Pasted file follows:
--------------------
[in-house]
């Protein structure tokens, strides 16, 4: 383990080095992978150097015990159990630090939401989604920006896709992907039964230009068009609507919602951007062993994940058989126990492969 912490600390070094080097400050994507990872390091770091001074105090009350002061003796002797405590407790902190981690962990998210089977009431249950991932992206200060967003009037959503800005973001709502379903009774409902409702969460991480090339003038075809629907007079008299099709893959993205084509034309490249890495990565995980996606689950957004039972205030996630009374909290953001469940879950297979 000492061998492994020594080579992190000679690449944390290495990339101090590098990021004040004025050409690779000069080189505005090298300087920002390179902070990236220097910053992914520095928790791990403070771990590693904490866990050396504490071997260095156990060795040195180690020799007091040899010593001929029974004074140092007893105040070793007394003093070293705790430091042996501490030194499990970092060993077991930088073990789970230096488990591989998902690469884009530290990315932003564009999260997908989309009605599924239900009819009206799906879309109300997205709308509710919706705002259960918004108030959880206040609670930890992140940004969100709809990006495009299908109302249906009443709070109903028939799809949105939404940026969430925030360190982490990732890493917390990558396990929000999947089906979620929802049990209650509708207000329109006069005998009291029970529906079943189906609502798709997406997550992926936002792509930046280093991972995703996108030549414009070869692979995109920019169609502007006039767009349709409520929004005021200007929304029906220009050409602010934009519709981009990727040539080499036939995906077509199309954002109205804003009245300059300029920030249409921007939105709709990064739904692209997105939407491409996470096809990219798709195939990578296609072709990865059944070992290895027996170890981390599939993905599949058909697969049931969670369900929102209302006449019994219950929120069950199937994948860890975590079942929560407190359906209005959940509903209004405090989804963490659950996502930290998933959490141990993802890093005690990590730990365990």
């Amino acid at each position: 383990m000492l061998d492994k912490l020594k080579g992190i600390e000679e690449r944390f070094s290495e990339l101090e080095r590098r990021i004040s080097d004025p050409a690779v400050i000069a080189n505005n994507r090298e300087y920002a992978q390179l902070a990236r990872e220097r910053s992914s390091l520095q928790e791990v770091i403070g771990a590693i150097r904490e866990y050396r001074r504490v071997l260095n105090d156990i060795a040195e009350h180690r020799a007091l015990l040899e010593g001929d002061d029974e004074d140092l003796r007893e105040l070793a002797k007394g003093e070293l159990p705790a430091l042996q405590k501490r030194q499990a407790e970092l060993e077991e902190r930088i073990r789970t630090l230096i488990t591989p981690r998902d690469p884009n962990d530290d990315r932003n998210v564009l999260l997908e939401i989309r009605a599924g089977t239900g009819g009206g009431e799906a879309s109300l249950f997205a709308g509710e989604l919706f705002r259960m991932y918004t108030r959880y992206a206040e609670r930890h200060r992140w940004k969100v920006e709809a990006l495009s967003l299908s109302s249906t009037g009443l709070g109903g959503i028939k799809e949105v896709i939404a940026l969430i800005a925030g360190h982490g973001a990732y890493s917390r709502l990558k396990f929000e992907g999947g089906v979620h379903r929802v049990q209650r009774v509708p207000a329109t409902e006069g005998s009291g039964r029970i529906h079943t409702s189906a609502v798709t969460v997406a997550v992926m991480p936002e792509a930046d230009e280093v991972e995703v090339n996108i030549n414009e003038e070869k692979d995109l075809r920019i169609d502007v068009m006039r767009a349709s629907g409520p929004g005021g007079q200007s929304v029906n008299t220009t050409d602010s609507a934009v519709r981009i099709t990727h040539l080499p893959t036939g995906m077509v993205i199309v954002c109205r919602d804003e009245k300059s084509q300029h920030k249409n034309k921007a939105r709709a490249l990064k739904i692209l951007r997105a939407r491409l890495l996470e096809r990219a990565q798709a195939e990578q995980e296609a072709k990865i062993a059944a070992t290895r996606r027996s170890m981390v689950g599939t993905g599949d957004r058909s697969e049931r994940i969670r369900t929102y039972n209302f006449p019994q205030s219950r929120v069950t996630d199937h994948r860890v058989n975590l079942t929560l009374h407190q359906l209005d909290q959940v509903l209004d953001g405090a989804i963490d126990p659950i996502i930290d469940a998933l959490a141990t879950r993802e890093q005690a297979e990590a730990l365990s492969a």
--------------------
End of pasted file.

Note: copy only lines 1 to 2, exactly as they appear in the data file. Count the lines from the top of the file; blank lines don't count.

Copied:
[in-house]
């Protein structure tokens, strides 16, 4: 383990080095992978150097015990159990630090939401989604920006896709992907039964230009068009609507919602951007062993994940058989126990492969 912490600390070094080097400050994507990872390091770091001074105090009350002061003796002797405590407790902190981690962990998210089977009431249950991932992206200060967003009037959503800005973001709502379903009774409902409702969460991480090339003038075809629907007079008299099709893959993205084509034309490249890495990565995980996606689950957004039972205030996630009374909290953001469940879950297979 000492061998492994020594080579992190000679690449944390290495990339101090590098990021004040004025050409690779000069080189505005090298300087920002390179902070990236220097910053992914520095928790791990403070771990590693904490866990050396504490071997260095156990060795040195180690020799007091040899010593001929029974004074140092007893105040070793007394003093070293705790430091042996501490030194499990970092060993077991930088073990789970230096488990591989998902690469884009530290990315932003564009999260997908989309009605599924239900009819009206799906879309109300997205709308509710919706705002259960918004108030959880206040609670930890992140940004969100709809990006495009299908109302249906009443709070109903028939799809949105939404940026969430925030360190982490990732890493917390990558396990929000999947089906979620929802049990209650509708207000329109006069005998009291029970529906079943189906609502798709997406997550992926936002792509930046280093991972995703996108030549414009070869692979995109920019169609502007006039767009349709409520929004005021200007929304029906220009050409602010934009519709981009990727040539080499036939995906077509199309954002109205804003009245300059300029920030249409921007939105709709990064739904692209997105939407491409996470096809990219798709195939990578296609072709990865059944070992290895027996170890981390599939993905599949058909697969049931969670369900929102209302006449019994219950929120069950199937994948860890975590079942929560407190359906209005959940509903209004405090989804963490659950996502930290998933959490141990993802890093005690990590730990365990």